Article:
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Kinga M. Bujakowska, Isabelle S. Audo, Saddek Mohand-Saïd, Melanie Letexier, Jean-Paul Saraiva, Christine Lonjou, Wassila Carpentier, José-Alain Sahel, Shomi S. Bhattacharya; Strategies To Identify Genetic Variants In Autosomal Recessive Rod-cone Dystrophy Patients. Invest. Ophthalmol. Vis. Sci. 2012;53(14):4517.
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To genetically investigate simplex and autosomal recessive (ar) rod-cone dystrophy patients in a French cohort and to perform phenotype-genotype correlations.
Patients underwent a full ophthalmic examination. Informed consent was obtained from each patient and unaffected family member. The study protocol adhered to the tenets of the Declaration of Helsinki and was approved by the local ethics committee. The DNA of approximately 400 index patients with a precise diagnosis of simplex and ar rod-cone dystrophy was extracted and genotyped by means of an arRP genotyping microarray, homozygosity mapping using a 700K SNP microarray and next-generation sequencing (NGS) using exome capture of 250 retinal genes.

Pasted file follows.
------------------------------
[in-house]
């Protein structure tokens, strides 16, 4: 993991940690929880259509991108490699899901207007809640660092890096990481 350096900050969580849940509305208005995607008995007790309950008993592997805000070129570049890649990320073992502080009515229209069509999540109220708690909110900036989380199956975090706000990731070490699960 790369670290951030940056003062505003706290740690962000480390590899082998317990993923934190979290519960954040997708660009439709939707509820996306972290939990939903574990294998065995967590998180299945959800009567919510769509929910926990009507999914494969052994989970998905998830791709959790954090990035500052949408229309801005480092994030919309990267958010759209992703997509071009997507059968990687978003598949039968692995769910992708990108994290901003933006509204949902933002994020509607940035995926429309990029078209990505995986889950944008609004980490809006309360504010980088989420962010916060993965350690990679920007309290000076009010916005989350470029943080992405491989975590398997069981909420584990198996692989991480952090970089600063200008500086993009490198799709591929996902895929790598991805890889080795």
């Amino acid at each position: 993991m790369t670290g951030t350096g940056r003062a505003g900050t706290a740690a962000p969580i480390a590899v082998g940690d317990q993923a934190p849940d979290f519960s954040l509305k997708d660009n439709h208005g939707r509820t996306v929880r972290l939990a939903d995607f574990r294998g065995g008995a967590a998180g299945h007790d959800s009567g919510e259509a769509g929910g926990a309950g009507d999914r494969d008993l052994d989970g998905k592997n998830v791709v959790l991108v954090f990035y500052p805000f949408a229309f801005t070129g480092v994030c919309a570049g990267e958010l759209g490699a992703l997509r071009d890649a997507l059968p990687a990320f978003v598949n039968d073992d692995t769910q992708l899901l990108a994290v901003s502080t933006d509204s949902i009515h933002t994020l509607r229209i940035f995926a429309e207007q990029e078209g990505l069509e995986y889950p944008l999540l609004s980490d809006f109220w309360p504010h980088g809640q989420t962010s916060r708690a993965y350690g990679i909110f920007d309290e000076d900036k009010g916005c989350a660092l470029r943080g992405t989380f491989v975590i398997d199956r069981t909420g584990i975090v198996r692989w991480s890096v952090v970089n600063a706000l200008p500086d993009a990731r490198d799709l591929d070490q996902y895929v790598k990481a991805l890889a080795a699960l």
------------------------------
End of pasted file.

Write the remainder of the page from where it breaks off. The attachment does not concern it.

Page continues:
Eleven unrelated patients with ar or simplex rod-cone dystrophy carried likely pathogenic variants of CRB1 of which seven were novel. Two patterns of fundus pigmentary changes were observed: a typical bone spicule-shaped pigment migration within the peripheral retina and widespread clumped pigmentary changes of nummular appearance at the level of the retinal pigment epithelium. All patients presented with macular involvement. We did not distinguish a clear genotype-phenotype correlation regarding the fundus appearance. Other known genes involved in ar rod-cone dystrophy will be described as reported for CRB1 here.
Given a high rate of novel mutations in known rod-cone dystrophy genes and high cost of exclusion of known genes by direct sequencing, the most efficient method to rapidly screen an uncharacterized cohort is to perform NGS with targeted exome capture for known genes implicated in retinal disorders.
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